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I have server with RHEL 6 with Apache 2.2.22 and NFS client (nfs-utils-1.2.3),and access NFS server on private network.

My problem When the number of files increases my web site becomes slow and suffer from high CPU load.

What are the advantages or disadvantages with using SAN Storage vs NFS in this scenario?


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closed as not constructive by Chopper3, Dave M, Michael Hampton, Ward, EEAA Apr 15 '13 at 2:18

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NFS is, or can be, a SAN - so you have an issue with definitions.

Certainly a 1Gbps NFS storage solution used over a network shared with other traffic is likely to be slower than a dedicated 10/40/100Gbps FCoE network, but then again you can run NFS at those speeds and over a dedicated network. So it all comes down to what you actually have versus what you could have given budget etc.

Now you say you have 'high CPU load' - is that actually high CPU load or high process waits while the storage catches up? If you have genuinely high CPU load then faster storage may help but is far from certain to.

Basically you're going to have to come back to us with a LOT more details than you have now to get a concrete answer, anything else would be pure speculation.

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I have 2 dedicated servers connected with each others using private network,and uplink 100mbps network,and I have high CPU load "CRITICAL - load average: 148.64, 79.04, 35.13" increases when read from mount folder, and I went to know if SAN storage reading a faster and better ? – user161834 Apr 14 '13 at 11:42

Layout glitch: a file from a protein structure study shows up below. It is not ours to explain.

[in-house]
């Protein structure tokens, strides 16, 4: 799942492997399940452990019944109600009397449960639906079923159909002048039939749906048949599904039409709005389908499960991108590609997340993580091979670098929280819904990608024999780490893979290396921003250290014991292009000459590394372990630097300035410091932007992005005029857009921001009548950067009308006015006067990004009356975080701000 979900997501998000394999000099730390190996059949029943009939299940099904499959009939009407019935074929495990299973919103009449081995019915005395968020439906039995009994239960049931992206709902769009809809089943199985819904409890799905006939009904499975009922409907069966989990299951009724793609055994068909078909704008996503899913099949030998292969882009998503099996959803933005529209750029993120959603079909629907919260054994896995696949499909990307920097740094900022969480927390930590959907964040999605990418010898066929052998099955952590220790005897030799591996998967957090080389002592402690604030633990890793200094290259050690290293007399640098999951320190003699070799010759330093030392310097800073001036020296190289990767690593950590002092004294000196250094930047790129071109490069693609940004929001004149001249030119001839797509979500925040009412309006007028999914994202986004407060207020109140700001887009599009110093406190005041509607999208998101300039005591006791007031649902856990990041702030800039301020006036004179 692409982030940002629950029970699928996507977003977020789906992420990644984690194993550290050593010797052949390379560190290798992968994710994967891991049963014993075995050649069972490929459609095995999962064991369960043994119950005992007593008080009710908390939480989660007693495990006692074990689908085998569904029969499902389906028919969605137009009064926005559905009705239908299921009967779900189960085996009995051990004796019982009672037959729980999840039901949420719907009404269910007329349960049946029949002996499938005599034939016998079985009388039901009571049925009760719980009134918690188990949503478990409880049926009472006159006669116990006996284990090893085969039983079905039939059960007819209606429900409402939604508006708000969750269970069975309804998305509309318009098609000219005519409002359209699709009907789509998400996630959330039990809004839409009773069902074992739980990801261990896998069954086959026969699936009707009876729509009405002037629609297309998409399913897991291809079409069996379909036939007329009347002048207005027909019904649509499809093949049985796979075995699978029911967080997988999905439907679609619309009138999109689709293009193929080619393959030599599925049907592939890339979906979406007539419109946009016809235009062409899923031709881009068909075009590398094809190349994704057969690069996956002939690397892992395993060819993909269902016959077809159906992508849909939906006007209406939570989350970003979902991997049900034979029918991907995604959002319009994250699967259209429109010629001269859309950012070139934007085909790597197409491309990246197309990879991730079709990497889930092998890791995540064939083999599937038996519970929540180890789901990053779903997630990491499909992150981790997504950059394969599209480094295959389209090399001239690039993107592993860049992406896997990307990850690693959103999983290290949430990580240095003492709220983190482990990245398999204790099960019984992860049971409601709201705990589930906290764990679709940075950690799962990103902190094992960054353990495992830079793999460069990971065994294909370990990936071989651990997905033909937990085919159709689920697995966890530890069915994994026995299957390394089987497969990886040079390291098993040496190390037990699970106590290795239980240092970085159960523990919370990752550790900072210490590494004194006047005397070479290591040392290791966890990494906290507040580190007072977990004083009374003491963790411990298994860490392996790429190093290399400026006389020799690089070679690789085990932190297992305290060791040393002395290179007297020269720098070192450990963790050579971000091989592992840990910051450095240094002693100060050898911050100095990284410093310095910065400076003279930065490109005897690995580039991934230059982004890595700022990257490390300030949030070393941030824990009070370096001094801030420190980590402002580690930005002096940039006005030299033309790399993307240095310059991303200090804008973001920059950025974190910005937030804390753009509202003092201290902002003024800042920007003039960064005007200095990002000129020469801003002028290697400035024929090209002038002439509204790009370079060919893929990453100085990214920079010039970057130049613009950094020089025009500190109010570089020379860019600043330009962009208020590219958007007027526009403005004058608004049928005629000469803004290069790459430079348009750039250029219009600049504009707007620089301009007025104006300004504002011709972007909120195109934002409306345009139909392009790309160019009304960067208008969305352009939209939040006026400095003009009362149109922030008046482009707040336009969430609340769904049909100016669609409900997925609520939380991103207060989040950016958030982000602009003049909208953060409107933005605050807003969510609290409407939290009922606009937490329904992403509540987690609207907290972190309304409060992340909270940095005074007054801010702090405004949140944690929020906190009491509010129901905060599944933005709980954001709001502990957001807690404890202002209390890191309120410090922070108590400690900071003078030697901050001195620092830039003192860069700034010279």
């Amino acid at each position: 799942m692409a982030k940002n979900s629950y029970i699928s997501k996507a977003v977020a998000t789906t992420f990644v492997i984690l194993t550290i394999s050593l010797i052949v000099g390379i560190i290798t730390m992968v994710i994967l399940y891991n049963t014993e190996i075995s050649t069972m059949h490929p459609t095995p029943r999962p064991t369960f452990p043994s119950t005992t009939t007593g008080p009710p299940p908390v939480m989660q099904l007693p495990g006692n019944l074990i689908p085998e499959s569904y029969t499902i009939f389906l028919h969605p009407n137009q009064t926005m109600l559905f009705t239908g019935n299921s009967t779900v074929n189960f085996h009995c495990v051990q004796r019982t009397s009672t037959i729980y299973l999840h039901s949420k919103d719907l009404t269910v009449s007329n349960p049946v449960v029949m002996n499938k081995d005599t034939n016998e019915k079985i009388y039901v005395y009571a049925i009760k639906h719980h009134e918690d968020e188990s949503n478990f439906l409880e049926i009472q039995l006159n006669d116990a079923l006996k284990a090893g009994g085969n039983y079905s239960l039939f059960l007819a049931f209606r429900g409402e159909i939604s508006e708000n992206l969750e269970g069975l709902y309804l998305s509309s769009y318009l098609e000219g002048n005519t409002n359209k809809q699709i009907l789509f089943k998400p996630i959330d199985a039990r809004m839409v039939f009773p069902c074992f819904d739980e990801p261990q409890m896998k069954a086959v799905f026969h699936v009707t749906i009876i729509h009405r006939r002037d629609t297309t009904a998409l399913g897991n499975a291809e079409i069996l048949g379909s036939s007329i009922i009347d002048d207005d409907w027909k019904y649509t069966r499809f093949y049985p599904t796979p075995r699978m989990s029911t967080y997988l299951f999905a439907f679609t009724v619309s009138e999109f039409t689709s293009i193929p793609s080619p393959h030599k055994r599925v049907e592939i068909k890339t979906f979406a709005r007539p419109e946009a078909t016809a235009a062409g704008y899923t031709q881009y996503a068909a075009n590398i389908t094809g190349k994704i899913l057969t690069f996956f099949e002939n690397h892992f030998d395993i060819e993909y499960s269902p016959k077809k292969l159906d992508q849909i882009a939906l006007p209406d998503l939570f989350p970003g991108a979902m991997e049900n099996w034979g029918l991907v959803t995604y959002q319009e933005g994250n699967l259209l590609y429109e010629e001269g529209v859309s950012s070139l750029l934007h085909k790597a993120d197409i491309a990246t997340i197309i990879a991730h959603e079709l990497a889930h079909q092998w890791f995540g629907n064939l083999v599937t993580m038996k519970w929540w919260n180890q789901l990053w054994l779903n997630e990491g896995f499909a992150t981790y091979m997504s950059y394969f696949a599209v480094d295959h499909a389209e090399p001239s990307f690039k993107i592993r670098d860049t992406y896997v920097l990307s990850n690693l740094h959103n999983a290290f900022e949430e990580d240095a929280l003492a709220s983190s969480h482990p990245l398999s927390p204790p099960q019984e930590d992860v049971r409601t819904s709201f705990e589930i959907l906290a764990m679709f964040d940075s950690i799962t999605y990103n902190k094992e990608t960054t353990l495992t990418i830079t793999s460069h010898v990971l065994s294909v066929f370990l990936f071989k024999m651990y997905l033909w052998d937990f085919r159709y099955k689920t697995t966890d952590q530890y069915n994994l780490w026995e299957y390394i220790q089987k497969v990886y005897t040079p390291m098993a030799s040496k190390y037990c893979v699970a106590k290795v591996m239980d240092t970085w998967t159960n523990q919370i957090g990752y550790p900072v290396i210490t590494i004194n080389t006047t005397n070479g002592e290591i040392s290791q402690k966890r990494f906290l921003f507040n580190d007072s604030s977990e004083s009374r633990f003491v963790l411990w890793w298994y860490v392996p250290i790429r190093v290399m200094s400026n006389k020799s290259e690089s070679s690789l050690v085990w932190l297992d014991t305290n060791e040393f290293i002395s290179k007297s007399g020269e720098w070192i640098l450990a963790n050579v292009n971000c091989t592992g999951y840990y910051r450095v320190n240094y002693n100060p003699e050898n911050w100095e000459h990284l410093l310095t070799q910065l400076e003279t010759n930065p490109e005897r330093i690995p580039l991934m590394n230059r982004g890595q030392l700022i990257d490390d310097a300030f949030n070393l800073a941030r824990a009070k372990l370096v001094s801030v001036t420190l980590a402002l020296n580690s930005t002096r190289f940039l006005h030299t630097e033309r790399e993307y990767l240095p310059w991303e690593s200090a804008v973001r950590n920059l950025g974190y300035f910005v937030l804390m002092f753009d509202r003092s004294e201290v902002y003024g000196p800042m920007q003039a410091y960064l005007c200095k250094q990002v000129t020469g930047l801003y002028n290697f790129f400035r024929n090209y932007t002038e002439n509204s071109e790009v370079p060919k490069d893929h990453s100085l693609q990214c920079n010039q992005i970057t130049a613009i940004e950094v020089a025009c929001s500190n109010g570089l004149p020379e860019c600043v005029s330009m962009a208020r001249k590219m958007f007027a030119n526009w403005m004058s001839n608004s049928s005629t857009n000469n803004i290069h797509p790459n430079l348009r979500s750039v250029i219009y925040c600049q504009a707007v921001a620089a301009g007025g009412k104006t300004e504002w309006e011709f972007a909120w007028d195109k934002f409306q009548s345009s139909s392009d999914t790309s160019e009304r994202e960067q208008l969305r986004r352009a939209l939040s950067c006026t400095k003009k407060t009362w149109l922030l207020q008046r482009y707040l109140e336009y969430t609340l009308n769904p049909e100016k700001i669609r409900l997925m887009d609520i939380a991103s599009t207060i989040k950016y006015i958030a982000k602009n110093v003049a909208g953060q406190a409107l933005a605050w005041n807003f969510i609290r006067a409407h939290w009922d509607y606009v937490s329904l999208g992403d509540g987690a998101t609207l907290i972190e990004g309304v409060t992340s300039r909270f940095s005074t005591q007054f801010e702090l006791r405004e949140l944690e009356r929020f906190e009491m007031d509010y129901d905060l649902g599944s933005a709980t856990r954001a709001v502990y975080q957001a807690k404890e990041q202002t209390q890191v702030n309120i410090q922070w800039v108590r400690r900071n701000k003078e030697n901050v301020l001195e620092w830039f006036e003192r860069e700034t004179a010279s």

Certainly running NFS over 100Mbps is very old school - consider upgrading soon. – Chopper3 Apr 14 '13 at 16:17

Generally SAN refers to a dedicated network for storage, block level

NFS/CIFS uses TCP/UDP and offers file level access

iSCSI is an TCP protocol (routeable but probably shouldn't be routed)

FC doesn't follow OSI model and needs FC networking devices (FC switch, FC HBA)

FCoE uses lower layers of Ethernet but doesn't use IP (FCoE switches like Cisco Nexus and CNA(HBA+NIC))

In order to share access on block level storage, a cluster aware file system has to be used (to handle conflicts, locking)

With SAN dedicated hardware handles I/O requests (to some degree) so it's less pressure on the CPU. You can use iSCSI with almost no investment in hardware. Be aware that NIC iSCSI offload may require a licence (Broadcom).

SAN supports multipathing. Or you can probably use layer 2 link aggregation (NIC and switch support required). 100Mbps link is far from enough for storage. I would suggest at least 2x1Gbps links. Congested links can greatly degrade storage performance. Use a dedicated VLAN or (dumb) switch for iSCSI to ensure performance and ease troubleshooting.

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Maybe obvious but... The difference between SAN and NAS (NFS) is that NFS allows you to share the same file system over the network, while SAN allows you to access a block storage over the network:

NFS: network->file system->block device
SAN: file-system->network->block device

If you don't need to share storage, SAN can be a solution, but you need a dedicated ( and special) network for good performance. If you have NFS already in place - try to optimize it. I will suggest to try following:

  • try mount with vers=3
  • try to increase acregmin and acregmax if files anew not changing too often
  • try to enable fsc (FsCache)

Of course you have to check that NFS server if not under the load by other clients.

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